While the Supreme Court could strike down the entirety of the Patient Protection and Affordable Care Act (PPACA) this month, the Centers for Medicare and Medicaid Services (CMS) is signaling its commitment to many of the cost-savings initiatives in the act. At various times, CMS has noted that it intends to push forward with the dual demonstrations no matter what happens with health reform. This is an important initiative for both Medicaid and Medicare moving forward. CMS seems equally committed to moving the Medicare Shared Savings program or Accountable Care Organization (ACO) pilots forward as well. Activity has been vigorous.
Initially, CMS announced the Pioneer ACO Demonstration program, whose 32 participants seem to be more well-heeled and experienced integrated health systems throughout the country. Further, the regular ACO program regulations were issued and later revised to make it more palatable and encourage broader participation. First round applications were received and reviewed. Only three were turned down. CMS says there are 150 applicants for the second round, to be announced July 1 and it expects as much interest in the third round for January 1, 2013.
While many predicted doom for the program, the revisions to the regulations have indeed helped bolster interest from the provider community. Between the Pioneer and first round of the regular program, ACOs will serve over 1.1million Medicare members. Yes, it is small, but Medicare Advantage started small as well.
There are still obstacles, though, that CMS needs to overcome. Of the 27 ACOs that CMS announced for the first round of the regular program, only two chose the model that has better upside risk in return for the penalty of downside risk if savings and quality outcomes are not achieved. It would appear that many entities are proceeding cautiously and this will necessarily impact short- and perhaps long-term savings for the Medicare trust funds. The aggressive quality outcomes, although halved in the final regulation, are likely a big part of the reason. Quality tracking is new to many Medicare FFS providers and CMS has included a myriad of different types of measures in the ACO program. Thus, many ACO organizations now are undoubtedly struggling with the IT and other infrastructure needed to monitor and perform.
Interesting, too, is that over half of the ACOs are physician led. This runs counter to the original notion that only well-capitalized hospitals would have the financial wherewithal to enter the market. How these organizations perform will be interesting; they will still need to forge strong working relationships with hospitals to save on the 50% of the Medicare dollar tied to Inpatient and other complex outpatient procedures. As well, they will need cooperation from hospitals to perform well on readmissions and other hospital-related quality measures.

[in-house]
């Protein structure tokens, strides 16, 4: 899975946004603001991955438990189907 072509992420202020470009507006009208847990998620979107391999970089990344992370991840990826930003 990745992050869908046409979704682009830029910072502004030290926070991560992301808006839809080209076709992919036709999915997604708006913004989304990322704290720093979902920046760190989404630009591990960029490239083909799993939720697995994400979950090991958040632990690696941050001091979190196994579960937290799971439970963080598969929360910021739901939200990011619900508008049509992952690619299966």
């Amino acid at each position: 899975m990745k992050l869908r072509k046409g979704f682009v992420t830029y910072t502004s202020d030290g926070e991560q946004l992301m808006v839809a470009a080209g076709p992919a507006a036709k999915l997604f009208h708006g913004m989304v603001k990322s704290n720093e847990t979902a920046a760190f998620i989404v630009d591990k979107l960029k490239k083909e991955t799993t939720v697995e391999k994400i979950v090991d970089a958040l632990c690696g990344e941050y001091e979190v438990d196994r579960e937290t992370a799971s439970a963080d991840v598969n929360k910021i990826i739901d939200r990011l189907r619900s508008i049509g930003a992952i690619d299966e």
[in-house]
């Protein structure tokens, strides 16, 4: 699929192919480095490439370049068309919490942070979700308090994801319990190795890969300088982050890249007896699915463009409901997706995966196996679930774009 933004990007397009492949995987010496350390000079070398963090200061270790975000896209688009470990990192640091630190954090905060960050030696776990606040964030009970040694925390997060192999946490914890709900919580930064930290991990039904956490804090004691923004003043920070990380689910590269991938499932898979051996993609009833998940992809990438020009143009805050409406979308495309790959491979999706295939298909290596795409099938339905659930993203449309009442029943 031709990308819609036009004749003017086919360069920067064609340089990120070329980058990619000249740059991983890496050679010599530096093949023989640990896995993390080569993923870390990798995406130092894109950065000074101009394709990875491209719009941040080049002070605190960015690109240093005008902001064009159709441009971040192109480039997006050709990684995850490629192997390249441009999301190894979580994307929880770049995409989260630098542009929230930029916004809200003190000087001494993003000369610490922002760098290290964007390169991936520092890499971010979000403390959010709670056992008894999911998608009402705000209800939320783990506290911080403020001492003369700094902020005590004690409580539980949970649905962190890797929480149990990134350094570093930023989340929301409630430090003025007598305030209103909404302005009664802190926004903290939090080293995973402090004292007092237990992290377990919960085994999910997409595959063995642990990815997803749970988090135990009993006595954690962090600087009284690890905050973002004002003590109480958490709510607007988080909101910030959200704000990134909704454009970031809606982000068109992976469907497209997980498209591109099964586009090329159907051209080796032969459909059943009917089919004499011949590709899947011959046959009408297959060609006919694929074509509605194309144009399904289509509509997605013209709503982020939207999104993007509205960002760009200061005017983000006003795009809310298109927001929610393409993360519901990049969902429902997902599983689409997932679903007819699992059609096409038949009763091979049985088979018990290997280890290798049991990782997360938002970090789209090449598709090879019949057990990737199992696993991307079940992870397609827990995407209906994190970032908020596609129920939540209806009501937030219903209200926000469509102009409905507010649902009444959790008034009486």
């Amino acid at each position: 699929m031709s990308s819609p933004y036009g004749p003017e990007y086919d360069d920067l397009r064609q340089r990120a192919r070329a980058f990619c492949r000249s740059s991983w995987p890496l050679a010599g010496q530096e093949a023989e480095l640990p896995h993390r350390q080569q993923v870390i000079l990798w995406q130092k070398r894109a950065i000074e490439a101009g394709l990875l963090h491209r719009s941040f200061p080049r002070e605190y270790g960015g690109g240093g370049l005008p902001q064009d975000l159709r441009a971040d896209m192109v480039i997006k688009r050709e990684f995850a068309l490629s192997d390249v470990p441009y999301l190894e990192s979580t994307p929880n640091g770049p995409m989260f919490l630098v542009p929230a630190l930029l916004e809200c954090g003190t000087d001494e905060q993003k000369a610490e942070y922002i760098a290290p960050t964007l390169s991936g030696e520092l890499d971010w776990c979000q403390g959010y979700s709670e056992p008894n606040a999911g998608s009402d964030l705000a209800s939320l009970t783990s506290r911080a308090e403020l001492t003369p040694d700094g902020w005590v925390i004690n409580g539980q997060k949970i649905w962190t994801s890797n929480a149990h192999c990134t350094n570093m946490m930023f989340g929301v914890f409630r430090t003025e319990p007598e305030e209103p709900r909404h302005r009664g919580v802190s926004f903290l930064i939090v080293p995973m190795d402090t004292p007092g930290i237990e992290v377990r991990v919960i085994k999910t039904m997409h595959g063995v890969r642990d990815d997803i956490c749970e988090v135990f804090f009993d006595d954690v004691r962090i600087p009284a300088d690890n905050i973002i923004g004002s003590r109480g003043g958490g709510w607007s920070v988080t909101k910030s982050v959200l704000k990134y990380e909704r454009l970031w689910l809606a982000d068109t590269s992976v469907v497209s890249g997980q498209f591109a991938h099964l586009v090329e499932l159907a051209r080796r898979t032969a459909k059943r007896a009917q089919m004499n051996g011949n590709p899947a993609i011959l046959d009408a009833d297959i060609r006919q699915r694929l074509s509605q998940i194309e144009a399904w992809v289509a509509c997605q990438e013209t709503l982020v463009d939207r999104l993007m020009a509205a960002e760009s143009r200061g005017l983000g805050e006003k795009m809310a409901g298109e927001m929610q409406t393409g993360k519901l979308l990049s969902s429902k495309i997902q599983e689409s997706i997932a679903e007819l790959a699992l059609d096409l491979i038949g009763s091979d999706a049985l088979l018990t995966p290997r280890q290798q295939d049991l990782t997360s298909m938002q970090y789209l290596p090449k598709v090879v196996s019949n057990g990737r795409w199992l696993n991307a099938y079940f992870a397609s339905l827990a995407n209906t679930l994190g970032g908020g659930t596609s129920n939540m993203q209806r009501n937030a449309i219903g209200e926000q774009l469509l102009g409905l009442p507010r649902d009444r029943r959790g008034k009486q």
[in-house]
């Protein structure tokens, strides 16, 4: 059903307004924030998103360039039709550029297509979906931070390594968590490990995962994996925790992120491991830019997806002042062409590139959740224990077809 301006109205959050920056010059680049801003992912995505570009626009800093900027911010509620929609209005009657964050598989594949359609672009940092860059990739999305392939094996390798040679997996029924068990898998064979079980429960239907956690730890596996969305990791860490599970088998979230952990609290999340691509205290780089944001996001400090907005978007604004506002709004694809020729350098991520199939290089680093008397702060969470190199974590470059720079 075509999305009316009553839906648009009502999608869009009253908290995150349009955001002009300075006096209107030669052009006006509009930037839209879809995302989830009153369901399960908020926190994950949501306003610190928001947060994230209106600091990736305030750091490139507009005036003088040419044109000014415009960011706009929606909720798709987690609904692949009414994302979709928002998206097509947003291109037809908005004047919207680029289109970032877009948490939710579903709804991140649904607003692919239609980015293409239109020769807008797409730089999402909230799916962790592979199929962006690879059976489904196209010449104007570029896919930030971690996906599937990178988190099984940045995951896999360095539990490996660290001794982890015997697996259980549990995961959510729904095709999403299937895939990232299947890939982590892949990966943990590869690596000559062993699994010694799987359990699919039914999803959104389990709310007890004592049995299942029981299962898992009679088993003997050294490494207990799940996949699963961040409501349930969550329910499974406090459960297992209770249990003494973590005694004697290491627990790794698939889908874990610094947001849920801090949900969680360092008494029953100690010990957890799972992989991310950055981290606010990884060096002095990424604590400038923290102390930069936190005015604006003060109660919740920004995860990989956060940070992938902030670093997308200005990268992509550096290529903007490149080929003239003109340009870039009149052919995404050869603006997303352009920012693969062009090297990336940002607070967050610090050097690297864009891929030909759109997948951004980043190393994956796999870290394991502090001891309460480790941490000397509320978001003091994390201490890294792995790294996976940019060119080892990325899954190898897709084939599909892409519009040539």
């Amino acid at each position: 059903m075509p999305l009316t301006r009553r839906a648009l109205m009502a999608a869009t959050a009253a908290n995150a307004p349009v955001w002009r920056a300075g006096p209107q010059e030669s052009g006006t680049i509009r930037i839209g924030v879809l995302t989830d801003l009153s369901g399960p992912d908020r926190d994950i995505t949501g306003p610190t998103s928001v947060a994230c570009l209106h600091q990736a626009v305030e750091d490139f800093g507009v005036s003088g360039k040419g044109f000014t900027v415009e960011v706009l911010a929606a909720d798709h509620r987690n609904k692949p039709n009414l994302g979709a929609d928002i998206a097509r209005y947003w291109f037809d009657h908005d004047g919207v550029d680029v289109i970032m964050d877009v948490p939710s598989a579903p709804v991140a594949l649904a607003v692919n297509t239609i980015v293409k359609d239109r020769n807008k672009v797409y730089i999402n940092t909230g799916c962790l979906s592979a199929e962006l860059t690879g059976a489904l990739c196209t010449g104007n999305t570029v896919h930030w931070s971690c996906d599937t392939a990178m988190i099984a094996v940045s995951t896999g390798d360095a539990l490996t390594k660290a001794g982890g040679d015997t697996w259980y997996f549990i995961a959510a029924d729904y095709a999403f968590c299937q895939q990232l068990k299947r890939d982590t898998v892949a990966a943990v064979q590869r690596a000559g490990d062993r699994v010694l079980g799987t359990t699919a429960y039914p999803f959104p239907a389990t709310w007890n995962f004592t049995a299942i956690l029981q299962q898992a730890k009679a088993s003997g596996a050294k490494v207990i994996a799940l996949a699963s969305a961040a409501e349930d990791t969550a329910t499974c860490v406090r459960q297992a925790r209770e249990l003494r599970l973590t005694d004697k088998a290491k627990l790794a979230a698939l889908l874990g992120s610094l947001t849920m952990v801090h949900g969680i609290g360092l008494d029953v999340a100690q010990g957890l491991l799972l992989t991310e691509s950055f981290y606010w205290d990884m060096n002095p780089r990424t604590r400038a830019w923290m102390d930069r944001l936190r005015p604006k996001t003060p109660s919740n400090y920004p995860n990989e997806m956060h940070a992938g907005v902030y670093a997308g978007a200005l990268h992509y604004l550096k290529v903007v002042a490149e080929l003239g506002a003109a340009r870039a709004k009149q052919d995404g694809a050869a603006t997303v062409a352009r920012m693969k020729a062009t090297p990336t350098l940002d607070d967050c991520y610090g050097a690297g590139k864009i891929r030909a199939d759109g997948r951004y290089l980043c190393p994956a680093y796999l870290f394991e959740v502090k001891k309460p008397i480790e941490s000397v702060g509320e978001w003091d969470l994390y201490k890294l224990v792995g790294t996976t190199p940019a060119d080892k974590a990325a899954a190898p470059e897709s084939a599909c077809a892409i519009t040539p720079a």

Republicans in Congress are increasingly lashing out at the duals and ACO projects as potentially too large, costly and outside the bounds of CMS authority. We don’t share that view. While ill-structured pilots tend to be wasteful, what we have seen so far of the duals and ACO constructs is impressive: while some of the mandates may go too far, the programs are well-structured and attempt to align incentives to two logical and imperative goals – cost-containment in a system that is almost 100% based on utilization and improving quality in a very fractured Medicare FFS health care system. These goals and the overall efforts are bolstered by a just-released CBO report that says that the graying of America will push federal spending on Medicare and Social Security to more than 16 percent of the economy over the next 25 years. Put Medicaid in there, which essentially captures both poor and middle-income Americans later in life (Grandma and Grandpa spend down their assets for Medicaid long-term care coverage because there are few cost-effective solutions for them.), and America is clearly on an unsustainable course that will rival the European pension and health care crises we now see.
So, CMS should be applauded for tackling the issues in a thoughtful way. Whatever the outcomes, it should bear fruit in giving us a better picture of how cost controls and quality can be made priorities in the antiquated Medicare FFS system.